The work of Yemeni-American artist Ibi Ibrahim is one of those markers of the questions at work here: His short narrative film “Sounds of Oud”, to be released in 2012, tells the story, casual as it is, of a Middle Eastern couple that has moved to America, looking for a better life and yet there they are faced with the overwhelming weight of the traditions from home set against the background of an ever so rapid and eternally young modern world. It calls upon the viewer to ask himself whether it is possible to enter the fields of the world and leave them as one wishes, being uninflected by the uncertainty and instability of the world around yourself.
What is particularly interesting in the work of Ibrahim is precisely the question that surrounded all the Middle Eastern revolutions with a thick halo of embarrassment and shame: How do we relate our most basic emotions and feelings to the vertical fall out of our zone of comfort, that is demanded by the flux of activities, interests and ideas at this point in history. Is it possible to ask those questions at all? Are we going to be content with the answers provided by the experiment of secularity in the West or do we have to come up with newer and fresher answers of our own?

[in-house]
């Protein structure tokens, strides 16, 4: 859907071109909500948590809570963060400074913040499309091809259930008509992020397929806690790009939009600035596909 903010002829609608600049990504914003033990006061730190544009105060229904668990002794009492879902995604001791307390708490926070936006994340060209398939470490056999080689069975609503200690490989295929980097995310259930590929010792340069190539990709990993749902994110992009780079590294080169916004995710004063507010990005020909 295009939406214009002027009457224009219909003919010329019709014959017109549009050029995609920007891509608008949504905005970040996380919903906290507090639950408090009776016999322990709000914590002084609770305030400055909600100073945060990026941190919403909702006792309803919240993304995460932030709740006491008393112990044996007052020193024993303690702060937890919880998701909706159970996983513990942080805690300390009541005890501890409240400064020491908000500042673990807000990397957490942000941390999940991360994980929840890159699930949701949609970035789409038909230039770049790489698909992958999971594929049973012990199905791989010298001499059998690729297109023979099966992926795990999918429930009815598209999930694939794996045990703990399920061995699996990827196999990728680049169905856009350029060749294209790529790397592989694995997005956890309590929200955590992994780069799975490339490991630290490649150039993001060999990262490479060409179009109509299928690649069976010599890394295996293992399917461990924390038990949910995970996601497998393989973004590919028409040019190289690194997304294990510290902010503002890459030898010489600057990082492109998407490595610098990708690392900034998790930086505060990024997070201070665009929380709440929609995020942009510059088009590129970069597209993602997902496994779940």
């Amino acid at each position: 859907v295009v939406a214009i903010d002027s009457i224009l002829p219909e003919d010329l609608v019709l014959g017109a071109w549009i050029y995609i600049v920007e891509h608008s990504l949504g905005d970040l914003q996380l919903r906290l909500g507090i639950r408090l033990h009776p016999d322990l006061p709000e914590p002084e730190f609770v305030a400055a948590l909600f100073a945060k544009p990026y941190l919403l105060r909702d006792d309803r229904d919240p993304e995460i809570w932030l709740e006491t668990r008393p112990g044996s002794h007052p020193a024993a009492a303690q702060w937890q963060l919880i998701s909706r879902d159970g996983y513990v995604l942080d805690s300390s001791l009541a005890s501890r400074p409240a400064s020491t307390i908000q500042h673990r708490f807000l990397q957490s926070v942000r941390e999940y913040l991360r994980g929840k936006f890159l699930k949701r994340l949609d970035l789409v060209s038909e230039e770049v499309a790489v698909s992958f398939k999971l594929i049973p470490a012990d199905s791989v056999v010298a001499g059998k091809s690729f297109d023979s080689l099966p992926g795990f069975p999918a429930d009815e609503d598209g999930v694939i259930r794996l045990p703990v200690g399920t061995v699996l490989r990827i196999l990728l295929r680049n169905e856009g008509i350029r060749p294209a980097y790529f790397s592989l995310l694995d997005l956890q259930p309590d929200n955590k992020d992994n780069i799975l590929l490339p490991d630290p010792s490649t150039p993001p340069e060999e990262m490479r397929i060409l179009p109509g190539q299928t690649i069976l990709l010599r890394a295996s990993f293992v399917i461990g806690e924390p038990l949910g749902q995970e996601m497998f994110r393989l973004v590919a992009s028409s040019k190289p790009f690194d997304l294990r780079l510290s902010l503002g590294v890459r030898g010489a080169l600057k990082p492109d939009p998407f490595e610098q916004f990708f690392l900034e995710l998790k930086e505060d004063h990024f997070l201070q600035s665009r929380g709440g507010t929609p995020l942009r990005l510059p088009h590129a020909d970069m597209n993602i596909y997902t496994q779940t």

The true weight of revolutionary promises rests, in the long term, upon taking the time to reflect on these questions and find either answers or better questions. Is Bahrain or Yemen or any other country in the region prepared to engage with the work of Ibrahim and others of his kind? To be sure, they are no strangers in the Middle East and though their voices are not necessarily heard, it would be futile to deny not only that the works – of art and otherwise – are there but that their questions permeate the fragile tissue of the private life of many households that grapple with those questions.